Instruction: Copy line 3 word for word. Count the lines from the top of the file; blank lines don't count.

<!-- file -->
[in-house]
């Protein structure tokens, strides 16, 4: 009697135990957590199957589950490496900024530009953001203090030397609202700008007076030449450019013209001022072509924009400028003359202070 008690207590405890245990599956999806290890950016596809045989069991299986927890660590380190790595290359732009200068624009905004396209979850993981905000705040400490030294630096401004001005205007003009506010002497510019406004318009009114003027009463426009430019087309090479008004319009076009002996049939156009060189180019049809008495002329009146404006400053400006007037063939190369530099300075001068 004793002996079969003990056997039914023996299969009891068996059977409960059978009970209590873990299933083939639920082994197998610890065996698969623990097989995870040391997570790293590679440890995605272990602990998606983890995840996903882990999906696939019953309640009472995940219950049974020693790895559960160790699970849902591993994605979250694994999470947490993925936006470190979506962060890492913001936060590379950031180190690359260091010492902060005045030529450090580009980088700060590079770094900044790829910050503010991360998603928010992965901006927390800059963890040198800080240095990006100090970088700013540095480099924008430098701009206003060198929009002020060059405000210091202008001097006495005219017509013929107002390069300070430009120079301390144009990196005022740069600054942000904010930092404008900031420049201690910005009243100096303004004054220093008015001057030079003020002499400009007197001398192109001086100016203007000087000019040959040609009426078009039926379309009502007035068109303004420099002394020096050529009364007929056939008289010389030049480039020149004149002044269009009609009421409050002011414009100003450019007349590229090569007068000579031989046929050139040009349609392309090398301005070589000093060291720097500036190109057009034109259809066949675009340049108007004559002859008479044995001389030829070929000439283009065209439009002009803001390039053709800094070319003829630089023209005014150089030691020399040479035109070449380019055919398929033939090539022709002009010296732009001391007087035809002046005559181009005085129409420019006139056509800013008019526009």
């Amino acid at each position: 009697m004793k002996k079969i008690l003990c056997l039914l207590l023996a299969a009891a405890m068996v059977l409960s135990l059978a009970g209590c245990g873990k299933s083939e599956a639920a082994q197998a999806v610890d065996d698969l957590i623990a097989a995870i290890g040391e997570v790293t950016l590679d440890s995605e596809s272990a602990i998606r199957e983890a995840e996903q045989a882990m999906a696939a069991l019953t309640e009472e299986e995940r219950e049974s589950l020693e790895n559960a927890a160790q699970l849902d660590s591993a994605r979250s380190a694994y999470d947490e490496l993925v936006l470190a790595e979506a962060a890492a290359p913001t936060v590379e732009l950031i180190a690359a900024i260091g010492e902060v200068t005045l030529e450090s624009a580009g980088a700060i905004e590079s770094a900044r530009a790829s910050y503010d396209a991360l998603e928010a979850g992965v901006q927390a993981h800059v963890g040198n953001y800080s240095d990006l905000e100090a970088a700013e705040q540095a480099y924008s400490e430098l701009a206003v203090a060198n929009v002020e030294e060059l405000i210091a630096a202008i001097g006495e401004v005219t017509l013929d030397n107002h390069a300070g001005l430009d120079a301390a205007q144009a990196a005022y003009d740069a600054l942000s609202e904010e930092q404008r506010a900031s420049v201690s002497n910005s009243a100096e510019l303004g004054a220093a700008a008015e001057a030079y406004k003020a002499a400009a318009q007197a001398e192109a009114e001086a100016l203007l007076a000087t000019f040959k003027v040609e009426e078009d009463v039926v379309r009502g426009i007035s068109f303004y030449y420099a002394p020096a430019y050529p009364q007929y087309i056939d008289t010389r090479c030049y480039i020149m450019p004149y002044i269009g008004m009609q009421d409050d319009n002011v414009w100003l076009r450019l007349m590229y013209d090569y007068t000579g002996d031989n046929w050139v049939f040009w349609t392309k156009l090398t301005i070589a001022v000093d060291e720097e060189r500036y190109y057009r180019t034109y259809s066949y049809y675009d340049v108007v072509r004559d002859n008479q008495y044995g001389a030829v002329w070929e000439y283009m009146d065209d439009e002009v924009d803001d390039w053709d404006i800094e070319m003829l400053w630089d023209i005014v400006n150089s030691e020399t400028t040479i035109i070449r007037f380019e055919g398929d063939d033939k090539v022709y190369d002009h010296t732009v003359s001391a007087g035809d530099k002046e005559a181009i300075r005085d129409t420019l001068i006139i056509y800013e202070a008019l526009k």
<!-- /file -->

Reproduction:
């Amino acid at each position: 009697m004793k002996k079969i008690l003990c056997l039914l207590l023996a299969a009891a405890m068996v059977l409960s135990l059978a009970g209590c245990g873990k299933s083939e599956a639920a082994q197998a999806v610890d065996d698969l957590i623990a097989a995870i290890g040391e997570v790293t950016l590679d440890s995605e596809s272990a602990i998606r199957e983890a995840e996903q045989a882990m999906a696939a069991l019953t309640e009472e299986e995940r219950e049974s589950l020693e790895n559960a927890a160790q699970l849902d660590s591993a994605r979250s380190a694994y999470d947490e490496l993925v936006l470190a790595e979506a962060a890492a290359p913001t936060v590379e732009l950031i180190a690359a900024i260091g010492e902060v200068t005045l030529e450090s624009a580009g980088a700060i905004e590079s770094a900044r530009a790829s910050y503010d396209a991360l998603e928010a979850g992965v901006q927390a993981h800059v963890g040198n953001y800080s240095d990006l905000e100090a970088a700013e705040q540095a480099y924008s400490e430098l701009a206003v203090a060198n929009v002020e030294e060059l405000i210091a630096a202008i001097g006495e401004v005219t017509l013929d030397n107002h390069a300070g001005l430009d120079a301390a205007q144009a990196a005022y003009d740069a600054l942000s609202e904010e930092q404008r506010a900031s420049v201690s002497n910005s009243a100096e510019l303004g004054a220093a700008a008015e001057a030079y406004k003020a002499a400009a318009q007197a001398e192109a009114e001086a100016l203007l007076a000087t000019f040959k003027v040609e009426e078009d009463v039926v379309r009502g426009i007035s068109f303004y030449y420099a002394p020096a430019y050529p009364q007929y087309i056939d008289t010389r090479c030049y480039i020149m450019p004149y002044i269009g008004m009609q009421d409050d319009n002011v414009w100003l076009r450019l007349m590229y013209d090569y007068t000579g002996d031989n046929w050139v049939f040009w349609t392309k156009l090398t301005i070589a001022v000093d060291e720097e060189r500036y190109y057009r180019t034109y259809s066949y049809y675009d340049v108007v072509r004559d002859n008479q008495y044995g001389a030829v002329w070929e000439y283009m009146d065209d439009e002009v924009d803001d390039w053709d404006i800094e070319m003829l400053w630089d023209i005014v400006n150089s030691e020399t400028t040479i035109i070449r007037f380019e055919g398929d063939d033939k090539v022709y190369d002009h010296t732009v003359s001391a007087g035809d530099k002046e005559a181009i300075r005085d129409t420019l001068i006139i056509y800013e202070a008019l526009k």